Why is the Interagency Grizzly Bear Committee supporting delisting of the Yellowstone grizzly bear? (HCN, 1/23/95).
After 35 years of research on this population and the expenditure of several million dollars, there still is no reasonable population estimate for the Yellowstone grizzly or a scientifically defensible measure of what constitutes a recovered population.
We know the population is small, probably less than 300 individuals, and isolated. Habitat is much worse than when the grizzly was listed in 1975, and this year perhaps as many as 14 grizzlies were found dead, which suggests a rate of mortality the population cannot sustain.
So why the hurry to delist? It is probably time to disband the Interagency Grizzly Bear Committee and find a different, more creative approach to grizzly recovery. (I can't wait to see the powerful Western senators defend the IGBC). It is also time to stop pouring federal research dollars down the black hole called Yellowstone grizzly bear research. If all it can do is rationalize weak parameters and conclude, based on shaky evidence, that it is time to delist the Yellowstone grizzly, then we must question the value of this work to the taxpayers who support it.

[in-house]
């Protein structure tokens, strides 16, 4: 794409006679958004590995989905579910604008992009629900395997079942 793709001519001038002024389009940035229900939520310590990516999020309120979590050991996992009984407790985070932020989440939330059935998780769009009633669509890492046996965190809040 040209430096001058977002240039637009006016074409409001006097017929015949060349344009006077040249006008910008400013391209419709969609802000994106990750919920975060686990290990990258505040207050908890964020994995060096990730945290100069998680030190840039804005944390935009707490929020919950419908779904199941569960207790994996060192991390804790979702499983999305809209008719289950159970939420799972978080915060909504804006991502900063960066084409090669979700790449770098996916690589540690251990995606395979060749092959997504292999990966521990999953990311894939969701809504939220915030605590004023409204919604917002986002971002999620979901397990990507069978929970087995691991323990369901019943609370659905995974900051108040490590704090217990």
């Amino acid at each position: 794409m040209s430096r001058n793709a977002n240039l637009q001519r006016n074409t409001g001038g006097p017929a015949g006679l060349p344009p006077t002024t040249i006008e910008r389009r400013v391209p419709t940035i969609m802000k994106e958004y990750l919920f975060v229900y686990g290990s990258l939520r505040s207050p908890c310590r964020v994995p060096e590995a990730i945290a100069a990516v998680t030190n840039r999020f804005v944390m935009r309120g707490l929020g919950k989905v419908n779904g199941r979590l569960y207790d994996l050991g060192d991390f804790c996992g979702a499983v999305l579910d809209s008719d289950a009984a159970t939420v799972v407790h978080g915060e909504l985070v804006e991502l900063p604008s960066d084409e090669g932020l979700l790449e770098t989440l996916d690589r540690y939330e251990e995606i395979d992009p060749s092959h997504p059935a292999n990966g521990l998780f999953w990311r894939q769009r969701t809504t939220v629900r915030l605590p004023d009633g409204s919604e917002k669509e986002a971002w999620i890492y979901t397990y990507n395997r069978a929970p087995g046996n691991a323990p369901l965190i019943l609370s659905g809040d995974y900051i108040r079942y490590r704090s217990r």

The writer is executive director of the Great Bear Foundation.
- Traci Amborn on Fracking is the big new gun
- Deb Dedon on Should the president of the Navajo Nation speak Navajo?
- Deb O'Neill on Wyoming grapples with how to fund wildlife conservation
- Bill Williams on Wyoming grapples with how to fund wildlife conservation
- Nathan Johnson on Wyoming grapples with how to fund wildlife conservation